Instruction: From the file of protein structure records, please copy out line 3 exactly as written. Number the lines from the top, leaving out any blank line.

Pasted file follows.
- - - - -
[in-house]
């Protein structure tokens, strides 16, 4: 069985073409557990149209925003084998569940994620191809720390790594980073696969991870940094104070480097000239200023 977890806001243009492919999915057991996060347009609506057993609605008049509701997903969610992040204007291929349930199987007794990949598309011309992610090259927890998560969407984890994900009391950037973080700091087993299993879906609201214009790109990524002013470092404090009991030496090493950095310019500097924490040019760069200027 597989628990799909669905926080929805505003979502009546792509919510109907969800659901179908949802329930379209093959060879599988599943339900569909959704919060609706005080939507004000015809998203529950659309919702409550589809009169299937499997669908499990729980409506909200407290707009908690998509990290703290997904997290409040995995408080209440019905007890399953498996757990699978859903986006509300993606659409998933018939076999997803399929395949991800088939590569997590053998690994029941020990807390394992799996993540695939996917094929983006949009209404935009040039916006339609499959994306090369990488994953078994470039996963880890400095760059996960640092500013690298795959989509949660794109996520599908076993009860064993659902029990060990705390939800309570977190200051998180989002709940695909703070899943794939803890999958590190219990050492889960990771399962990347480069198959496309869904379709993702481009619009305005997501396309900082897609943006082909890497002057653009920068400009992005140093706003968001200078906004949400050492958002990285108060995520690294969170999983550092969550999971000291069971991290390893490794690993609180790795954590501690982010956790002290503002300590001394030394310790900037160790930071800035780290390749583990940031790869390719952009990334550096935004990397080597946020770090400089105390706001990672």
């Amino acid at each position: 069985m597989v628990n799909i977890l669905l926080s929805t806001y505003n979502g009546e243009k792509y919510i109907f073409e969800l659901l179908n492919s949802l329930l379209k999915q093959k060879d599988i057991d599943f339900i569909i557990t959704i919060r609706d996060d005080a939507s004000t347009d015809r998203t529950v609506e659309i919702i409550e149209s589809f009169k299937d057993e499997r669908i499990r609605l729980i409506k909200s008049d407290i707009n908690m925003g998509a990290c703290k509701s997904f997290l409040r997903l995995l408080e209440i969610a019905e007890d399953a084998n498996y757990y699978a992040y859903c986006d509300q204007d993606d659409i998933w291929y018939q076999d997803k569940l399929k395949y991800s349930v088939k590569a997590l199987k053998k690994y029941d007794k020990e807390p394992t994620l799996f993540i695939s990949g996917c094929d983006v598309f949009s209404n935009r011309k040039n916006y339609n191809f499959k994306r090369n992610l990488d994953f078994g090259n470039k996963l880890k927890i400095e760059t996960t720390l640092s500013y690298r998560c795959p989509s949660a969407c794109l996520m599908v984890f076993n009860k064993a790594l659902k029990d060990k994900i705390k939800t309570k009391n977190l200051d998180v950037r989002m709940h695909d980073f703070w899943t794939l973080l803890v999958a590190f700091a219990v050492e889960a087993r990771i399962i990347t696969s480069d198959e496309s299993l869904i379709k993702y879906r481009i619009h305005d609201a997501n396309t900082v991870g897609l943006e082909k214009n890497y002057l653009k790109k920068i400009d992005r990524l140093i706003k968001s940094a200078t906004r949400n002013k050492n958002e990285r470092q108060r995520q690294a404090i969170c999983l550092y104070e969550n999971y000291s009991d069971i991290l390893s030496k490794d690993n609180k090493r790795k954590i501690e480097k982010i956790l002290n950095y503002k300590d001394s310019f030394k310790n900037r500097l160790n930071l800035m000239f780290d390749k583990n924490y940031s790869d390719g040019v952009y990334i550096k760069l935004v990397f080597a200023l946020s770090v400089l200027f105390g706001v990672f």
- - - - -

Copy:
């Amino acid at each position: 069985m597989v628990n799909i977890l669905l926080s929805t806001y505003n979502g009546e243009k792509y919510i109907f073409e969800l659901l179908n492919s949802l329930l379209k999915q093959k060879d599988i057991d599943f339900i569909i557990t959704i919060r609706d996060d005080a939507s004000t347009d015809r998203t529950v609506e659309i919702i409550e149209s589809f009169k299937d057993e499997r669908i499990r609605l729980i409506k909200s008049d407290i707009n908690m925003g998509a990290c703290k509701s997904f997290l409040r997903l995995l408080e209440i969610a019905e007890d399953a084998n498996y757990y699978a992040y859903c986006d509300q204007d993606d659409i998933w291929y018939q076999d997803k569940l399929k395949y991800s349930v088939k590569a997590l199987k053998k690994y029941d007794k020990e807390p394992t994620l799996f993540i695939s990949g996917c094929d983006v598309f949009s209404n935009r011309k040039n916006y339609n191809f499959k994306r090369n992610l990488d994953f078994g090259n470039k996963l880890k927890i400095e760059t996960t720390l640092s500013y690298r998560c795959p989509s949660a969407c794109l996520m599908v984890f076993n009860k064993a790594l659902k029990d060990k994900i705390k939800t309570k009391n977190l200051d998180v950037r989002m709940h695909d980073f703070w899943t794939l973080l803890v999958a590190f700091a219990v050492e889960a087993r990771i399962i990347t696969s480069d198959e496309s299993l869904i379709k993702y879906r481009i619009h305005d609201a997501n396309t900082v991870g897609l943006e082909k214009n890497y002057l653009k790109k920068i400009d992005r990524l140093i706003k968001s940094a200078t906004r949400n002013k050492n958002e990285r470092q108060r995520q690294a404090i969170c999983l550092y104070e969550n999971y000291s009991d069971i991290l390893s030496k490794d690993n609180k090493r790795k954590i501690e480097k982010i956790l002290n950095y503002k300590d001394s310019f030394k310790n900037r500097l160790n930071l800035m000239f780290d390749k583990n924490y940031s790869d390719g040019v952009y990334i550096k760069l935004v990397f080597a200023l946020s770090v400089l200027f105390g706001v990672f």